The rule has been modified since then: now performers must be aged at least 16 on the day of the Final, while younger singers are able to participate in the Junior Eurovision Song Contest launched in 2003.

Malta returned to Eurovision in 1991 after an absence of 16 years.

In 1999, the long-standing rule that each country had to sing in one of its own national languages was abolished. Having an orchestra also became optional in 1999 and no orchestra has appeared on stage since.

Televoting was introduced in the United Kingdom, Sweden, Austria, Switzerland and Germany in 1997 and was extended to almost all participating countries the following year.

The 1990s were halcyon days for Ireland, which won the Contest four times in total including three times in a row: 1992, 1993, 1994 and then also in 1996.

The Contest also produced some big hits in this decade, such as Gina G’s Ooh Ahh…Just A Little Bit for the UK in 1996 and the 1998 winner Diva by Israel’s Dana International.

However, the biggest commercial success of the 1990s wasn’t one of the songs but the interval act in Dublin in 1994, Riverdance, which later became a hit worldwide touring show.

2000s The new millennium saw a continuous rise in the popularity of the Eurovision Song Contest all over Europe, leading to more format changes.

With Latvia and Ukraine joining the Contest in 2000 and 2003 respectively, and with Belarus, Serbia & Montenegro, Albania and Andorra on the waiting list, the system of choosing who would take part each year was already overstretched.

So, for the first time in its history, a televised Semi-Final was introduced for the 2004 Eurovision Song Contest.

The Big-4 (Germany, the UK, France and Spain), the host country, and the ten bestplaced countries from the previous contest would directly qualify for the Final, while all lower-ranked countries, as well as new participating broadcasters had to perform in the Semi-Final and be in the top 10 to qualify for the Final. This system was big step forward, as it allowed all countries to participate every year, without taking a one year break after a bad result.

The Semi-Final system also introduced a new element of suspense, not just for TV viewers. At the end of the Semi-Final, the 10 qualifiers are announced. Now artists and fans hold their breath to see if they have made it through to Saturday’s Grand Final.

This decade saw the first of the eastern European countries who joined in the 1990s win the competition. Estonia took the title with Tanel Padar, Dave Benton & 2XL’s Everybody in 2001. That kicked off a whole series of first-time victories from 2002 through till 2008, with Marie N winning for Latvia, Sertab for Turkey, Ruslana for Ukraine, Helena Paparizou for Greece, Lordi for Finland, Marija Šerifovic for Serbia, and Dima Bilan for Russia.

More and more countries expressed an interest in sending their own entry to the Eurovision Song Contest: Bulgaria and Moldova joined the show in 2005, Armenia followed suit in 2006, then Montenegro, Serbia, Georgia and the Czech Republic in 2007 and Azerbaijan and San Marino in 2008.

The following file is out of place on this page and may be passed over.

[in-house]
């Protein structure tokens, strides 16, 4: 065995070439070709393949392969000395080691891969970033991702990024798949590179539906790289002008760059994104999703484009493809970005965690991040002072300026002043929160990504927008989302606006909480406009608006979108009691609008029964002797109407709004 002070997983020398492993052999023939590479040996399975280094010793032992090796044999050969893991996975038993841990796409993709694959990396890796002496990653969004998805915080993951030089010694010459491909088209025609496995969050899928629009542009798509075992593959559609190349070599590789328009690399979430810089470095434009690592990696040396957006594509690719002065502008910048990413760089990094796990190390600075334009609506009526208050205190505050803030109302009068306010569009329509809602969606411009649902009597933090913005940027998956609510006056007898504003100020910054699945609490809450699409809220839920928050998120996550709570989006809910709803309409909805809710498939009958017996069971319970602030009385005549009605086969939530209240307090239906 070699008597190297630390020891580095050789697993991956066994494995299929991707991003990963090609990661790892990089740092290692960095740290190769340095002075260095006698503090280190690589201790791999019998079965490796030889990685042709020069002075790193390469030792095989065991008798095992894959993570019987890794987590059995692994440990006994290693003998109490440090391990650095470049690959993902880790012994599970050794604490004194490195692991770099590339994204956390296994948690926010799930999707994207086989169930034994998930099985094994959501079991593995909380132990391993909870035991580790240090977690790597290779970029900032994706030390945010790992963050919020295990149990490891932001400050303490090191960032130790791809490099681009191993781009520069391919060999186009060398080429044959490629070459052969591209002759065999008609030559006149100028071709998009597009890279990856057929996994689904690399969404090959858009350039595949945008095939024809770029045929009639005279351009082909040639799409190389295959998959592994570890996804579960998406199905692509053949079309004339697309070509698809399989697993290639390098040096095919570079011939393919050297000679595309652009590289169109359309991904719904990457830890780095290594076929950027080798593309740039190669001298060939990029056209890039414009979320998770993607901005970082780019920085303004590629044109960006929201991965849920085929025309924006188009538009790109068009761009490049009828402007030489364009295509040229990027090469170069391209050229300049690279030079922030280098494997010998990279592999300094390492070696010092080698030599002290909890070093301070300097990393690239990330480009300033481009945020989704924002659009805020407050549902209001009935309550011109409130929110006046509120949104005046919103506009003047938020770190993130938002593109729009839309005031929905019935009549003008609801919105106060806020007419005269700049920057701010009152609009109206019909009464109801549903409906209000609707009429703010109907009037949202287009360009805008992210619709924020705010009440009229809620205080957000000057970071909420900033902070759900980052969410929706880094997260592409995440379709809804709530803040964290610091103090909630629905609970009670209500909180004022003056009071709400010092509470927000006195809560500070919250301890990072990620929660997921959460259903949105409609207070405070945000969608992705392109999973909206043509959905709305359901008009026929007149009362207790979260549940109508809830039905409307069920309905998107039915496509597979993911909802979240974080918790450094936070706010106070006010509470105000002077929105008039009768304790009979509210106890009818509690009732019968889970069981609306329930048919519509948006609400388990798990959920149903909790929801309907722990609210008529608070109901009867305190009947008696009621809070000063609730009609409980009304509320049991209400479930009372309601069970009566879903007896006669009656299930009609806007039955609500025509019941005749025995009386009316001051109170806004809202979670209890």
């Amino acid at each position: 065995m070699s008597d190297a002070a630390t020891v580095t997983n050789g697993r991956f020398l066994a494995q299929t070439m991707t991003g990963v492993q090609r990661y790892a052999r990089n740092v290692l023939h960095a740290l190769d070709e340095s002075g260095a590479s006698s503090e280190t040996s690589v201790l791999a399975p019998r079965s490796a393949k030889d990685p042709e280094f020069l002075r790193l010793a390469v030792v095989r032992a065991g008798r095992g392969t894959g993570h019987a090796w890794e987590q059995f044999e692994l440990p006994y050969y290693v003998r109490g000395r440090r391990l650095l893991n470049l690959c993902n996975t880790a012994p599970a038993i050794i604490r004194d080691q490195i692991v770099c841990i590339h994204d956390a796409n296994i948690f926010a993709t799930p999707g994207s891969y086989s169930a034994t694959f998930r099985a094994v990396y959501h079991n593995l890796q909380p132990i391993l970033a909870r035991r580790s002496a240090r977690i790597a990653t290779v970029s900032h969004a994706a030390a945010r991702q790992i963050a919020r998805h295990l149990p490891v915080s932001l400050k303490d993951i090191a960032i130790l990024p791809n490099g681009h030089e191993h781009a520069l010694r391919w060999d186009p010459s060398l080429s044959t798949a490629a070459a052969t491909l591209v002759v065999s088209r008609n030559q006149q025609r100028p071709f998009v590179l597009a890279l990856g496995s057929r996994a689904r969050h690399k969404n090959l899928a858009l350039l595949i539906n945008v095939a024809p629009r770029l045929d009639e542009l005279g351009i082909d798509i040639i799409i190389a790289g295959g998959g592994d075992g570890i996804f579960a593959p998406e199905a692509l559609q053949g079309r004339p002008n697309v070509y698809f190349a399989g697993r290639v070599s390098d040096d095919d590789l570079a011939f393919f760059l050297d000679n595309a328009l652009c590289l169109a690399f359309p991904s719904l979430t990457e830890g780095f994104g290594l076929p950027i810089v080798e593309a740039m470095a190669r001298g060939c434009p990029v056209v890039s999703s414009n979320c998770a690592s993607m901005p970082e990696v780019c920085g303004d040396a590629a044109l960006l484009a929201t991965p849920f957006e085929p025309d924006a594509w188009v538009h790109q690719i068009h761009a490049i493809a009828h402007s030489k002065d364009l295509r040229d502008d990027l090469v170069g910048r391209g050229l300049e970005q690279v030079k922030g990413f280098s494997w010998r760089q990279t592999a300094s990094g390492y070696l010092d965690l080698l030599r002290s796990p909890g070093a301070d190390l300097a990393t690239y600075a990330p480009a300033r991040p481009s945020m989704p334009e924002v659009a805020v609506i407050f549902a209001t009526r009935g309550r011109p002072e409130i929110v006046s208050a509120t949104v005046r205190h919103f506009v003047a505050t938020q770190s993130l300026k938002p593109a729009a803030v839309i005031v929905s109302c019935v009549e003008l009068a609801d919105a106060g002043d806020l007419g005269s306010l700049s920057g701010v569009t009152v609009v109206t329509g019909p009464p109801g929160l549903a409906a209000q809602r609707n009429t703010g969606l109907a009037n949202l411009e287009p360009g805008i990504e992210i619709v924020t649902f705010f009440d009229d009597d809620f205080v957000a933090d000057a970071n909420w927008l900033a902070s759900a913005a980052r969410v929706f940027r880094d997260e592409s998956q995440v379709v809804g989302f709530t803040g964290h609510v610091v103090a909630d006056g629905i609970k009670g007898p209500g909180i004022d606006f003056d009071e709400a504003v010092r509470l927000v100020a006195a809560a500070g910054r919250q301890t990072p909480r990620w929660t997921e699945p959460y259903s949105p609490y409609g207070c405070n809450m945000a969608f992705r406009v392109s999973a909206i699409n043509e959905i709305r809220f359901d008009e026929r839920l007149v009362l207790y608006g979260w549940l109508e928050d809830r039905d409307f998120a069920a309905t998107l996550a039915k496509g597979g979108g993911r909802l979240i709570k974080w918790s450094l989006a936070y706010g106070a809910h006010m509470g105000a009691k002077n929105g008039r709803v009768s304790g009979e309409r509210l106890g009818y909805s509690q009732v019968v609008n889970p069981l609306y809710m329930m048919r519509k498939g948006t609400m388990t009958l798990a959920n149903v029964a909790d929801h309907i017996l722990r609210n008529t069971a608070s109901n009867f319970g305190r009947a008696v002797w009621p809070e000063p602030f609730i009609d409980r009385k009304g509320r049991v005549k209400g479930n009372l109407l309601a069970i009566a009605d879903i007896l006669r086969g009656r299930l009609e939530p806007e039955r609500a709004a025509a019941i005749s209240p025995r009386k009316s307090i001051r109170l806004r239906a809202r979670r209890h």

The high level of interest led to a situation in 2007 where 27 countries were fighting for only 10 available spots in the Grand Final. A Second Semi-Final was introduced in 2008. Now, only the Big-4 and the host country would automatically qualify for the Final. All other countries had to gain a top 10 place in one of the two Semi-Finals.

Televoting was the sole decisive force in the contest for 10 years, but in 2008 the national jury system was reintroduced alongside viewer votes to decide the winner. That year only the top 9 countries in the televote of the two Semi-Finals qualified for the Final. The tenth qualifier in each show was the highest-ranked entry in the jury vote that had not yet been part of the televoting qualifiers.

The juries began to have a say in the Final in 2009, when in each country, a 50/50 combination of televoting scores and jury scores was used to calculate the traditional Eurovision ranking, culminating in “douze” points. From 2010, the same way of combining televotes and jury scores was also introduced in the Semi-Finals.

2010s In 2011, Italy returned to the Eurovision Song Contest after a 13-year absence and joined, what is now, the Big-5 countries who automatically qualify for the Grand Final. The Contest also journeyed to its most eastern host city when Azerbaijan won, taking the Contest to Baku in 2012.

Competing songs also started to enjoy chart success across the world again with both Germany’s winner Satellite by Lena in 2010 and Loreen’s 2012 winner for Sweden, Euphoria, becoming big hits around Europe.

In 2014, runners-up the Netherlands also proved to have cross-over appeal with their entry Calm After The Storm by The Common Linnets climbing the charts in many countries.

Finally, Austria saw its first win since 1966 when bearded drag queen Conchita Wurst swept all before her to take the title in Copenhagen in 2014 with Rise Like A Phoenix.